But the party is so divided on this (and there is some evidence to suggest that in fact the land question nearly led to the collapse of the Nasrec conference in December 2017) that it would be dangerous for it to try to make this a defining issue of the campaign.

This then leads to other questions about what could change the outcome.

As the governing party, the ANC is surely the most vulnerable, because it has a track record to defend. This would mean that the uncovering of new scandals would normally be expected to have an impact. But there is already such a weight of scandal that it is hard to see anything happening now that could change this. The Zondo Commission testimony into Bosasa and other issues have only mentioned ANC figures. ANC Secretary-General, Ace Magashule, is in the firing line at the moment, but he continues to campaign undaunted (over the weekend he was filmed giving one voter R400).

However, it seems many voters have almost factored this in: they were aware of these problems, and have already made up their mind about which way they would vote.

The DA, of course, is vulnerable to what it’s always vulnerable to – some kind of claim based on race. This is because of the lingering question in the minds of some voters about what is really motivating the party, and because of the identity of some of its senior leaders.

However, the DA can still be vulnerable to some kind of manoeuvre from the ANC based on this. In 2004 for example, the ANC was able to entice almost all of the DA’s black MPs to cross the floor to join it. This had a huge impact on the perception of the DA. But the party is bigger now, and a similar kind of action would not necessarily have the same impact.

It would be able to line up plenty of other senior black members (including, obviously, its leader) to condemn those who left the party now. That said, some kind of “racial scandal” could still have an effect on the number of floating voters who decide to cast their ballot for the party.

The EFF, in some ways, may have the same problem as the ANC, that it could be vulnerable to some kind of scandal. But again, voters have known about the allegations against its leader Julius Malema in Limpopo for years (the NPA has still not recharged Malema, despite being willing to press ahead with charges after the allegations around On-Point Engineering emerged in 2012. The claims around VBS may also have an impact, but they are unlikely to be significant.)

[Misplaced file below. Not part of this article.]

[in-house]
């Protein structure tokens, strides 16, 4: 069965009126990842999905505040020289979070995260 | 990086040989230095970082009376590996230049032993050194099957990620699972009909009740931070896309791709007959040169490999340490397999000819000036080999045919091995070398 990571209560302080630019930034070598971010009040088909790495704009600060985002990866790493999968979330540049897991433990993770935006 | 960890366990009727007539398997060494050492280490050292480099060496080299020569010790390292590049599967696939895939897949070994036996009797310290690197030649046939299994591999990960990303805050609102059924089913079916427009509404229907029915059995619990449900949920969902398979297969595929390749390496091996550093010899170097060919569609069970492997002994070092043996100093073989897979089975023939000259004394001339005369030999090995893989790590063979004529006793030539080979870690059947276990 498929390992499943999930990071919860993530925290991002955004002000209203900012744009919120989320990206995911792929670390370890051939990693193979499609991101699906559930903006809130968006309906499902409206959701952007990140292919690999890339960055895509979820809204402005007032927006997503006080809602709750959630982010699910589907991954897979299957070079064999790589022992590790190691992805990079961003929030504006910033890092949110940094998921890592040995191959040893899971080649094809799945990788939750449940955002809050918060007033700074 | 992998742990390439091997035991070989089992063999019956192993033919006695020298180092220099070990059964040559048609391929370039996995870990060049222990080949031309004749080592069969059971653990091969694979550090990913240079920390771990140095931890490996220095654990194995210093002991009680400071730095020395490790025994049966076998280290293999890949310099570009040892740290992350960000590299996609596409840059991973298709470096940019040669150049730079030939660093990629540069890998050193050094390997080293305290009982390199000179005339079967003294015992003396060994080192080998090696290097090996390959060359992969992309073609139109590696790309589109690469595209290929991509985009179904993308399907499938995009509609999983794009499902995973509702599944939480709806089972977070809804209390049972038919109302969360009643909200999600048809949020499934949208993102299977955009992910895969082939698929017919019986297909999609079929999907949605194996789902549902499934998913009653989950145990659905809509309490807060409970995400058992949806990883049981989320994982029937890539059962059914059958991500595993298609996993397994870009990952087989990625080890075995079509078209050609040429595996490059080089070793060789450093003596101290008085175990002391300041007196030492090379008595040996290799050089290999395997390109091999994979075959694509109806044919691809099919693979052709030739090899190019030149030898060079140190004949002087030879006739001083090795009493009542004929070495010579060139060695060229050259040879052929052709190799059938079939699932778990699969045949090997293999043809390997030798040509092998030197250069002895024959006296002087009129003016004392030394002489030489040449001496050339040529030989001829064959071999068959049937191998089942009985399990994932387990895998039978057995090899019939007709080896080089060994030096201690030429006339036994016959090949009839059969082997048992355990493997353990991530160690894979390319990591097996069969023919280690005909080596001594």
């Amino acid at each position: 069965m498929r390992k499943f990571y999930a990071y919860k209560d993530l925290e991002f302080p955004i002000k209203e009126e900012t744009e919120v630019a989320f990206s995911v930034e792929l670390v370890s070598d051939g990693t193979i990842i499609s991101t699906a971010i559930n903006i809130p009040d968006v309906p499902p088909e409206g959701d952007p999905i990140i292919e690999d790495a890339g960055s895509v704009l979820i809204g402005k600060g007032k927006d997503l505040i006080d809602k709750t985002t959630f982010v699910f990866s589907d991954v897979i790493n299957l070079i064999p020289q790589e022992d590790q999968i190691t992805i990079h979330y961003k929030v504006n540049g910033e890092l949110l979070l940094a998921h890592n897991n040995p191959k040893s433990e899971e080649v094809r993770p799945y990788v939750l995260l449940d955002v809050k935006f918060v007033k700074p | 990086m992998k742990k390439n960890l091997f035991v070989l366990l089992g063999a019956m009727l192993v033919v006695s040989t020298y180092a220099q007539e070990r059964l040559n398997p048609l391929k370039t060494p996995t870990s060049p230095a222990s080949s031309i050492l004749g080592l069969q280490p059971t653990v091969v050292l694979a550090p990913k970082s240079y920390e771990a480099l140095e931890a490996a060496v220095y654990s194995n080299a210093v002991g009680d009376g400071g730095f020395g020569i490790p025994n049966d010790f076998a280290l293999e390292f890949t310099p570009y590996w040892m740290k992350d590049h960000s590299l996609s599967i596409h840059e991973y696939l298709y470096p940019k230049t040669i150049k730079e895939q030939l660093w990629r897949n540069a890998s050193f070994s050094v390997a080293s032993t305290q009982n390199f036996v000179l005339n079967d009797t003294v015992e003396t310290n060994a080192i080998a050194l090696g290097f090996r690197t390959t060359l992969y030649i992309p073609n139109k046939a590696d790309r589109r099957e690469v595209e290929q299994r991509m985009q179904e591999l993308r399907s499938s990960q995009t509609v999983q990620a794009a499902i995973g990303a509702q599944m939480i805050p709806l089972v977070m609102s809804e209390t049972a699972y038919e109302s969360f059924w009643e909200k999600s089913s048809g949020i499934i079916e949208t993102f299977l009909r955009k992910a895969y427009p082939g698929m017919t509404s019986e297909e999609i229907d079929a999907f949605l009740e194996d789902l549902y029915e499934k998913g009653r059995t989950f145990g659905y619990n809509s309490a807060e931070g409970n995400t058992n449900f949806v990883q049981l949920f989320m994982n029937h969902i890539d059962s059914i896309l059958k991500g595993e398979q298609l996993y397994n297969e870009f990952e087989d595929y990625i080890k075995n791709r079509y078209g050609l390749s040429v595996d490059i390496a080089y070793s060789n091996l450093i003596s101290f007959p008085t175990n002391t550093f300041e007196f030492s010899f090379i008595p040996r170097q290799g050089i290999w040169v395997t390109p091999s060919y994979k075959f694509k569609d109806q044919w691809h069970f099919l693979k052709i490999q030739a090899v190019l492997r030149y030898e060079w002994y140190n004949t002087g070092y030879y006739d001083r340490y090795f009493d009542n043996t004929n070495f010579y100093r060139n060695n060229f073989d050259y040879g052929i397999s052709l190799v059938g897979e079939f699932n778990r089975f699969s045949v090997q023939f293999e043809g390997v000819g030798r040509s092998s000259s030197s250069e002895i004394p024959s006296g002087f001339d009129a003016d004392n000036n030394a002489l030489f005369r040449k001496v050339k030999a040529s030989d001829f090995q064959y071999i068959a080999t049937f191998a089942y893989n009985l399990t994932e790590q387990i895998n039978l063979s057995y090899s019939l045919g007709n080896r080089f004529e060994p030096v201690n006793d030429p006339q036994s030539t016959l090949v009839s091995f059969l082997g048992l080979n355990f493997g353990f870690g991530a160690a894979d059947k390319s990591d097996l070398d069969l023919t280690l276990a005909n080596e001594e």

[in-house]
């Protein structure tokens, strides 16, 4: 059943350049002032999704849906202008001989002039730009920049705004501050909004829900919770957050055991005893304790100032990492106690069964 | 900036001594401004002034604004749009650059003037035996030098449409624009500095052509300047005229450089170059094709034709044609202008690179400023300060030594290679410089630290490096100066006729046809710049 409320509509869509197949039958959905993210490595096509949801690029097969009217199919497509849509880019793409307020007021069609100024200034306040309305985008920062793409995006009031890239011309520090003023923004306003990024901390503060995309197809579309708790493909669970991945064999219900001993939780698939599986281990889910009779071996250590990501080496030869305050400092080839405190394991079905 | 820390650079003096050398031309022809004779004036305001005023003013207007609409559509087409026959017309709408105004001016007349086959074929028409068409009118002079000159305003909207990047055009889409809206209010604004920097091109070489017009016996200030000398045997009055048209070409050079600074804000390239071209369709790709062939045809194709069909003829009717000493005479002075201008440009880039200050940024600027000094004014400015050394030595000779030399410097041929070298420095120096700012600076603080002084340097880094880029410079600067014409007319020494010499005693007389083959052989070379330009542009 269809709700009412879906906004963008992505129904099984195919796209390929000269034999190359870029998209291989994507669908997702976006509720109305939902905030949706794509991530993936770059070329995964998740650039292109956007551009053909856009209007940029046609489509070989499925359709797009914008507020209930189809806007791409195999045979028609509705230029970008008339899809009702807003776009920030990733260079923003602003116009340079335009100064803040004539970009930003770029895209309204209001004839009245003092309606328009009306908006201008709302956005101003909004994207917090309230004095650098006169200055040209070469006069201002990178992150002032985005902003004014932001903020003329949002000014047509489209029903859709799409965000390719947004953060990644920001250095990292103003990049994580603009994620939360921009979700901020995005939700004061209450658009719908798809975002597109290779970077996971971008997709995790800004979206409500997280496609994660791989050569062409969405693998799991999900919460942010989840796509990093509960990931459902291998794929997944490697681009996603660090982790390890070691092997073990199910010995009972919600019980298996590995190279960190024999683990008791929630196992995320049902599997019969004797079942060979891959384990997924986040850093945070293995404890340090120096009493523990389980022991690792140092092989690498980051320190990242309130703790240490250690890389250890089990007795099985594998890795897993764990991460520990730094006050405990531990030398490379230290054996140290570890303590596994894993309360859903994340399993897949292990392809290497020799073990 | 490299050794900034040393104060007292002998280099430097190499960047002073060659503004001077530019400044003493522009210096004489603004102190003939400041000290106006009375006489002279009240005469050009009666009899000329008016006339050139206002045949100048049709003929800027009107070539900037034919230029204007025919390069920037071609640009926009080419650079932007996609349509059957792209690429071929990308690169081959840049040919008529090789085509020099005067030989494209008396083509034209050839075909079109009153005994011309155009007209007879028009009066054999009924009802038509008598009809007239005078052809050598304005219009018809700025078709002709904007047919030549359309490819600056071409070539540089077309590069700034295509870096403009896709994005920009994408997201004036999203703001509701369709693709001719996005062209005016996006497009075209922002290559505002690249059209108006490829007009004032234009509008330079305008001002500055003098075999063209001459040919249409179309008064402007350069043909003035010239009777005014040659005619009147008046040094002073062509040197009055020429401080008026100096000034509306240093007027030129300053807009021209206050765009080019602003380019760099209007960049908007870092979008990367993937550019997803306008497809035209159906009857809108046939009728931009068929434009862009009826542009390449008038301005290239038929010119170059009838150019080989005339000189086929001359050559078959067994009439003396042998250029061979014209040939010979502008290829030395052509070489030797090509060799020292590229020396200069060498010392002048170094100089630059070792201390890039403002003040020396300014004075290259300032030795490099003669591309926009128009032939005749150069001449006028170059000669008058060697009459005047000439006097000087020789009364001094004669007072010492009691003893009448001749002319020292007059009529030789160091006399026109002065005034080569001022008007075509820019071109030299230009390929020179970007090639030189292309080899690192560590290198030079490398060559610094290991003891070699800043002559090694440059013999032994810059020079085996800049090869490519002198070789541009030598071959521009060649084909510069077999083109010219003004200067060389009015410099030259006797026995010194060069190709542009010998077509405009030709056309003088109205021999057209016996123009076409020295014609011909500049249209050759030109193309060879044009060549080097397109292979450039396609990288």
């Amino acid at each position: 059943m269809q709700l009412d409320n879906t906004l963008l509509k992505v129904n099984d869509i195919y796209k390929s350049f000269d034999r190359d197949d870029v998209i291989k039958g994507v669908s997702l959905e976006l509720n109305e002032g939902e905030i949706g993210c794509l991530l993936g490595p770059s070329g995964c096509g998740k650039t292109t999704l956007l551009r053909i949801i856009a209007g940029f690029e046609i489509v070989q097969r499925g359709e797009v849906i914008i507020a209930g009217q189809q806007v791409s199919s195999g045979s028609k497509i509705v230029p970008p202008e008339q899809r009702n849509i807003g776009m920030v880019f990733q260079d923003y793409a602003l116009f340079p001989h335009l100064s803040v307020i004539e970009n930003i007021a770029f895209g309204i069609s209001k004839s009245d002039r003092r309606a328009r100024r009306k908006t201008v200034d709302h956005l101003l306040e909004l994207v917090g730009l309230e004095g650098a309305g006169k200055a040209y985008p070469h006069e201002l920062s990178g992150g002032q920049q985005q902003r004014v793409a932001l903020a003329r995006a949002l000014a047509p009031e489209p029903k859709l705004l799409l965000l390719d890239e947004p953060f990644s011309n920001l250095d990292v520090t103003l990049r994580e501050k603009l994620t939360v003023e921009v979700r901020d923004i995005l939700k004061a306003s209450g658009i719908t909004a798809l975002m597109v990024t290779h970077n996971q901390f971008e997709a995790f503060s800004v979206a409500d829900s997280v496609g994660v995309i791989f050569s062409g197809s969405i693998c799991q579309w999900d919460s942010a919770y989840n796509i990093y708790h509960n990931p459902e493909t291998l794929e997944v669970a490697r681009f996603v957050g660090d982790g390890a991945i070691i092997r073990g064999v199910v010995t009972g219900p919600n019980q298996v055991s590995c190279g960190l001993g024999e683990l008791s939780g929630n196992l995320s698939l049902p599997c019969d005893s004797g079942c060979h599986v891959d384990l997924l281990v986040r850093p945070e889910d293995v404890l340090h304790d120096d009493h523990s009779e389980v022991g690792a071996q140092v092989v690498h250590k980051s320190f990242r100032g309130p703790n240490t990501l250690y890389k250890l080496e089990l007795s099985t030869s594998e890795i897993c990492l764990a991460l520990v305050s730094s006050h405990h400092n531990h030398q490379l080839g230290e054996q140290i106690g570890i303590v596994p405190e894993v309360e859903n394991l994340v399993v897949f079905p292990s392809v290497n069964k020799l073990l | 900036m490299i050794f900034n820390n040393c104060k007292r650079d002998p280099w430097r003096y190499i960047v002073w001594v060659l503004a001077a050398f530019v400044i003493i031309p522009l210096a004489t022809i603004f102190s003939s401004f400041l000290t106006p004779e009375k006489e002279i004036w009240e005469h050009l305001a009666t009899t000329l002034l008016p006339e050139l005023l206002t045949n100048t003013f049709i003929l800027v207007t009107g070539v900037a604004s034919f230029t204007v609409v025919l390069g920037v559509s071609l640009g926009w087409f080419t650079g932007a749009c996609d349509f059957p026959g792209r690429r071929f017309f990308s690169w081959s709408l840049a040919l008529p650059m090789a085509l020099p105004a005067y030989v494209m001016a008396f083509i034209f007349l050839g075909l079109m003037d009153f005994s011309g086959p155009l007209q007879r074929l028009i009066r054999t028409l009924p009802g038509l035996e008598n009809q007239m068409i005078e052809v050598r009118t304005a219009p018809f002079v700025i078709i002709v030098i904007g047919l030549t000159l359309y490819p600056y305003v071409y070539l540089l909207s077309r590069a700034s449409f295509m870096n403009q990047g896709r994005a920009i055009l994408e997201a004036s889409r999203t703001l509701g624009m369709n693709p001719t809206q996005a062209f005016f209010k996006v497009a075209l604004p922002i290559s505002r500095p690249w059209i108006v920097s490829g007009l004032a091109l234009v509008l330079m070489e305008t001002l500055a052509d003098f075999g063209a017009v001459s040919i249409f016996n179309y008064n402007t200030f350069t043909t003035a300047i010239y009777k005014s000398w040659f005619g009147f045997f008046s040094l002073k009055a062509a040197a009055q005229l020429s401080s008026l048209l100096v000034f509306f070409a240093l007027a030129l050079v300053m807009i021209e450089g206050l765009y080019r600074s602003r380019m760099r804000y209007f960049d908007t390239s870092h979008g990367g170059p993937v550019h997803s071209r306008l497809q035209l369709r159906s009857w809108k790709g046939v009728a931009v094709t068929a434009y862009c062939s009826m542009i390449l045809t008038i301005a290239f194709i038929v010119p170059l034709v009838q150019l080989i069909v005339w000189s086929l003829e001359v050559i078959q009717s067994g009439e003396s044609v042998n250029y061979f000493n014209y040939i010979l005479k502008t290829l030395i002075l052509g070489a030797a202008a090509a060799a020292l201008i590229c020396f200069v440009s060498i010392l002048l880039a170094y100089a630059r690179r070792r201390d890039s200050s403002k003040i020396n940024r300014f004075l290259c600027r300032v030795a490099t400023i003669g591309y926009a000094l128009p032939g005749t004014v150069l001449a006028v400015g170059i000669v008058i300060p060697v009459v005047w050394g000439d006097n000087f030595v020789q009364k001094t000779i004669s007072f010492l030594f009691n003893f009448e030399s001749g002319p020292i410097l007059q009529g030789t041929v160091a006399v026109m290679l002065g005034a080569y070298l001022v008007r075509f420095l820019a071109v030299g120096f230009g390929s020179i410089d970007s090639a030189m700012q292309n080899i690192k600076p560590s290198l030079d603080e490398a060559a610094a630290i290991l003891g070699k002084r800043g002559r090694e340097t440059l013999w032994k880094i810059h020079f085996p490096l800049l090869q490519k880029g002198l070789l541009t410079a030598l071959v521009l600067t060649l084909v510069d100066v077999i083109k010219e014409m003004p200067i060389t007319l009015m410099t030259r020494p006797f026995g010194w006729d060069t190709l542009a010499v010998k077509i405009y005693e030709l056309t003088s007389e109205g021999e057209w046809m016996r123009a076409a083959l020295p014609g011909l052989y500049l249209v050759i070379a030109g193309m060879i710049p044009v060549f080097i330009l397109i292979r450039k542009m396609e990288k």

In the end then, it would appear that the only issues that could significantly affect the result of this election revolve around the personalities. It seems, in many ways, that this poll, and its single biggest variable, is about President Cyril Ramaphosa.

This relates both to how he is perceived on a moral basis, and to the perception of his political power. If he is seen as able to win the ascendency against people like Magashule, he could well be seen as the victor, and thus more voters might cast their ballot for the ANC. But if he is seen as losing this contest, then people may turn away, or simply not vote.

Then there are the perceptions around his morality. Key to this could be the Public Protector’s investigation into Bosasa and the payment, or loan, that it made to his ANC election campaign. Were Advocate Busisiwe Mkhwebane to make public a finding against him before the election, that could indicate both that he is immoral, and that he is losing the fight in the ANC (because of claims by some that Mkhwebane is playing a political role).

This could well have an impact, because of the importance of Ramaphosa to the entire election.

One of the reasons this election may seem so dull to so many is that it is not actually going to provide some direction, and it does not – yet, at least – suggest any big change is coming to society.

Considering the problems we face, that in itself is rather worrying. DM